Pot v. Kettle
Pot v. Kettle was a landmark case in USA history, giving people the right to make hypocritical statements without fear of retribution. It began as a civil rights case, as Kettle alleged that Pot "did not let [Kettle] work at the Pot's store solely for the colour of [his] kitchenware". What made this Supreme Court case unique was the fact that the Pot himself was black, as was the Kettle.
Background of the Case
The case originated in the small country town of Alabamaton, Mississippi. Kettle entered the Pot's store (which shall remain nameless) for a job interview. The interview was flatly denied by Pot, citing "irreconcilable differences". Later Pot amended the reason, saying that he mixed up his divorce papers with the job application. Pot clarified, saying "Ain't no black object gonna work at my store, no siree."
Many boring legal motions occurred, and eventually it was taken all the way to the Supreme Court.
A Nationwide Frenzy
Deliberations went on for weeks. The main issues were many: Can one discriminate against people of their own race or creed for their race or creed? Was Kettle's immediate lawsuit justified? Are inanimate objects included under the Constitution? What is the best flavor of jelly? Should the black frying pan be allowed to work in Pot's store? Can I have a dollar?
Eventually a massive media frenzy surrounded the case. Many rallies for both sides were held in the streets of Washington DC, beginning the age of Free Love (for reasons unbeknownst to humankind). Surprisingly, the case was not politically charged. Rather, culinary preferences charged the arguments. People who liked tea generally were on the side of Kettle, whereas people who also liked tea but preferred it in a pot were on the side of Pot.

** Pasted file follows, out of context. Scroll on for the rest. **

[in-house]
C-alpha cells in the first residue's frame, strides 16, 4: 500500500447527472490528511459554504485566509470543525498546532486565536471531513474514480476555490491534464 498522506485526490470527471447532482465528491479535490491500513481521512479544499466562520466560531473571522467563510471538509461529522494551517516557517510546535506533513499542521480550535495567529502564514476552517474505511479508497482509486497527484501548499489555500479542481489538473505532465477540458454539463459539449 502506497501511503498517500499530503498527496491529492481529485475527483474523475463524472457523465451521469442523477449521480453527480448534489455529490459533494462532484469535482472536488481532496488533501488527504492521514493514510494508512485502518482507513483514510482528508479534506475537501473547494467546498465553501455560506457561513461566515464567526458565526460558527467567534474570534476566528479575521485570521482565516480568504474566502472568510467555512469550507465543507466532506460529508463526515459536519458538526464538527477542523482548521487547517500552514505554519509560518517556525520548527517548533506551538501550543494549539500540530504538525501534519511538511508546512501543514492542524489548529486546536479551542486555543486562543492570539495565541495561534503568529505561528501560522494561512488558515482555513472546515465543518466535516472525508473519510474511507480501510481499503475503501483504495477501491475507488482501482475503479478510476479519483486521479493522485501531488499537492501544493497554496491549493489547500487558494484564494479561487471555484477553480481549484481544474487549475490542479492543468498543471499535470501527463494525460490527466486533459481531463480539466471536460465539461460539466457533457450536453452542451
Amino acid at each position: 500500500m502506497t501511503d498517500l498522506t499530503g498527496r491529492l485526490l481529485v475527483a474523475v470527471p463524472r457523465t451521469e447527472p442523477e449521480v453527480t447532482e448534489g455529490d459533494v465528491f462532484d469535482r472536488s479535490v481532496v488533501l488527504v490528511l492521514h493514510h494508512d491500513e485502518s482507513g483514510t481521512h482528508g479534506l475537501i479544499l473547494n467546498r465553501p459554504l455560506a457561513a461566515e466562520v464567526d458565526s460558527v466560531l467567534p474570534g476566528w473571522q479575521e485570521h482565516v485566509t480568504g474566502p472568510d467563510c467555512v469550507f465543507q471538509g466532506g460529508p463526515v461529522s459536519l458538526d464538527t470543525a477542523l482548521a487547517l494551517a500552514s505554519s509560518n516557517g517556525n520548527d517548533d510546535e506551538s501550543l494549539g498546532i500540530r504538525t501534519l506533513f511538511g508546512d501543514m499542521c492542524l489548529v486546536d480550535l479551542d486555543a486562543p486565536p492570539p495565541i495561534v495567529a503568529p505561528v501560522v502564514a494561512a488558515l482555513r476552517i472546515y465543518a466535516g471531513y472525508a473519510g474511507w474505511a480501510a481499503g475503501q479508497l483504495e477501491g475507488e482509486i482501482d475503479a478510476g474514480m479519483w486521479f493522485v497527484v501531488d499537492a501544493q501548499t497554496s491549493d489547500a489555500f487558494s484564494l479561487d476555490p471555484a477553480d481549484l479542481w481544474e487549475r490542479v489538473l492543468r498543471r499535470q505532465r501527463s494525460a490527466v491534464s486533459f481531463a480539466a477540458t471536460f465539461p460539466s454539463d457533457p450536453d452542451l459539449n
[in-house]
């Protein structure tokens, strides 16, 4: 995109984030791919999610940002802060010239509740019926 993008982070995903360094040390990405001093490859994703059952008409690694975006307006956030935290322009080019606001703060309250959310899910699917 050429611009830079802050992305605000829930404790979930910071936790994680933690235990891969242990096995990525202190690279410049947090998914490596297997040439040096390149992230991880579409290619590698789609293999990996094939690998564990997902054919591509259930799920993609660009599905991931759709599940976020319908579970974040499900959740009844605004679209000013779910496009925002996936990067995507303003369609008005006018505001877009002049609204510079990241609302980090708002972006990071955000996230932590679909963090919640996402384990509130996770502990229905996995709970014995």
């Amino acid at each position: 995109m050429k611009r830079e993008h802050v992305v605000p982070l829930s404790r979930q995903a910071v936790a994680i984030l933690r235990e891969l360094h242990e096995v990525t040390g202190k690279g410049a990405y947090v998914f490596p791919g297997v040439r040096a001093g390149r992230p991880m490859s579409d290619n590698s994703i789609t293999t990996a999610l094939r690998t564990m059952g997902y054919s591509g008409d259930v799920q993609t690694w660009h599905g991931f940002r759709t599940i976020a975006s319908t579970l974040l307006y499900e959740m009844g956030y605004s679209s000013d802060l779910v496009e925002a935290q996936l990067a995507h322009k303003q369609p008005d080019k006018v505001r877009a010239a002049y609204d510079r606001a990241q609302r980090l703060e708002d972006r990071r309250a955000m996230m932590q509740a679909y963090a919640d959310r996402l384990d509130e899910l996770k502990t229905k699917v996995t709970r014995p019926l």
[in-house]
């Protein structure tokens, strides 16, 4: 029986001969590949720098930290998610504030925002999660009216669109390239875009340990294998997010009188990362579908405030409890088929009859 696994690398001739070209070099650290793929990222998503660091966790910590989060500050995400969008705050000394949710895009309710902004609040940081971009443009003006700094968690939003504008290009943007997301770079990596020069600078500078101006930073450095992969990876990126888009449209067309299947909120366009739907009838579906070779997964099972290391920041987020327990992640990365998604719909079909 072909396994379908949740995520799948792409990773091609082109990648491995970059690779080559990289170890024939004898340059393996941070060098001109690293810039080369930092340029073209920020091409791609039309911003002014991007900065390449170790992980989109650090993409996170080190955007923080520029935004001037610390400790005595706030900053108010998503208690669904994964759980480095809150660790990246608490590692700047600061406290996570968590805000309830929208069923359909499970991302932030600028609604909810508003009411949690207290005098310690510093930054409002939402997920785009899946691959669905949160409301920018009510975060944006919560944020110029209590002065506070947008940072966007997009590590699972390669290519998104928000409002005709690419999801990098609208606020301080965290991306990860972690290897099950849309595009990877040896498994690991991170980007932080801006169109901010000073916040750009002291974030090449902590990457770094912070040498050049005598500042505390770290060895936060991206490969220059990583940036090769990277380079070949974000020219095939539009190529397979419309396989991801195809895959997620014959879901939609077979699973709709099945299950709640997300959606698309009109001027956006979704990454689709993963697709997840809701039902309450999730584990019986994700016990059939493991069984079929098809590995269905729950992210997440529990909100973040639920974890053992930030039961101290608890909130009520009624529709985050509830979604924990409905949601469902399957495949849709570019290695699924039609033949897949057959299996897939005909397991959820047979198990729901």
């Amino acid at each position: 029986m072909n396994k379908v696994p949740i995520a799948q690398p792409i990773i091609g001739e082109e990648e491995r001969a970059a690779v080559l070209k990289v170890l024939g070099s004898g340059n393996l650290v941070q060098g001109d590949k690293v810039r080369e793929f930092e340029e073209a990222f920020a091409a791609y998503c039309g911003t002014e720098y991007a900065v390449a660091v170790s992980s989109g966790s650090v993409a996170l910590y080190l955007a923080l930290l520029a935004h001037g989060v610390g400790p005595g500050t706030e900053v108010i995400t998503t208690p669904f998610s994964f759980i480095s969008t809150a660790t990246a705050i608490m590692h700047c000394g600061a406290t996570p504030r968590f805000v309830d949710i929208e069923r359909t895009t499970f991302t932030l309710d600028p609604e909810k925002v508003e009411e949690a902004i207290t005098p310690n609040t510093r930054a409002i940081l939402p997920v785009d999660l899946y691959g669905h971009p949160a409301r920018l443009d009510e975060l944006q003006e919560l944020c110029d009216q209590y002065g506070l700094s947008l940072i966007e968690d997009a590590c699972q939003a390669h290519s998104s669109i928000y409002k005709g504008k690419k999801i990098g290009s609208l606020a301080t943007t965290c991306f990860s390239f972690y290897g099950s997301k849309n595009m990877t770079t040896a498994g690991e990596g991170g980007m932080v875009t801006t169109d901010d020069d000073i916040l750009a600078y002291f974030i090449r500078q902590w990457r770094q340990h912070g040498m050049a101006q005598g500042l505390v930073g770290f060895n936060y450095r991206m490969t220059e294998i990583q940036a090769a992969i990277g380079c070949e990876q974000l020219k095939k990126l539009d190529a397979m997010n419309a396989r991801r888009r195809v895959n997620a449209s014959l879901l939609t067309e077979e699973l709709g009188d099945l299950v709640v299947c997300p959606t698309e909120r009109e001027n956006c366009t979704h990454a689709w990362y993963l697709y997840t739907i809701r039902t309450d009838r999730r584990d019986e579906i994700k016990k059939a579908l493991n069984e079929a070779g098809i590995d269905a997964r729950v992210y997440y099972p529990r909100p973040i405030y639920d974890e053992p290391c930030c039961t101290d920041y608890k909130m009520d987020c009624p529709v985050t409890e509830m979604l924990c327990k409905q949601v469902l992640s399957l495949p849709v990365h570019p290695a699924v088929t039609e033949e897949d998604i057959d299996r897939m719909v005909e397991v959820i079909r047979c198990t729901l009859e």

None of the chaos mattered, however. It all came down to the Court's decision.
The Supreme Court's Decision
The decisions of the court broke down as thus:
- Chief Justice William H. Rehnquist: Kettle
- Justice Optimus Prime: Pot
- Justice Sandra Day O'Connor: Pot
- Justice Antonin Scalia: Kettle
- Justice Anthony Kennedy: Kettle
- Justice David Souter: Pot
- Justice Clarence Thomas: Kettle
- Justice Ruth Bader Ginsburg: Pot
- Special Guest Judge Snoop Dogg: Pot
In a surprise, Pot won the case in a 5-4 decision. The deciding vote was Snoop Dogg's, who voted Pot because he thought the ballot was an order form.
Effects of the Case
The effects of this case were twofold:
- Inanimate objects were put under the "OK" list in the Discrimination Articles
- People were allowed to make utterly ironic and hypocritical statements without fear of a tarnished reputation.
To this day, no inanimate object has held a major political office (with the exception of Al Gore). There have been attempts at a re-hearing for several years, but to no avail.
In popular culture, references to the case are common in instances where a pot (or kettle) makes a foolish statement in which they criticise a kettle (or pot) for holding the same traits as the pot (or kettle) making the statement.
- Supreme Court cases
- Roe v. Wade
- Alien v. Predator
- Pie v. Sponge
- Ketchup v. Catsup
- Pop v. Soda
- Ug's Club v. Thog's Head
- Blue Mug Vs. Pencil Sharpener
- Fork v Spoon
The Oscar Wilde quote
“I come down squarely on the Kettle's side.”
|Featured Article (read another featured article)|
This article has been featured on the front page. — You can vote for or nominate your favourite articles at Uncyclopedia:VFH.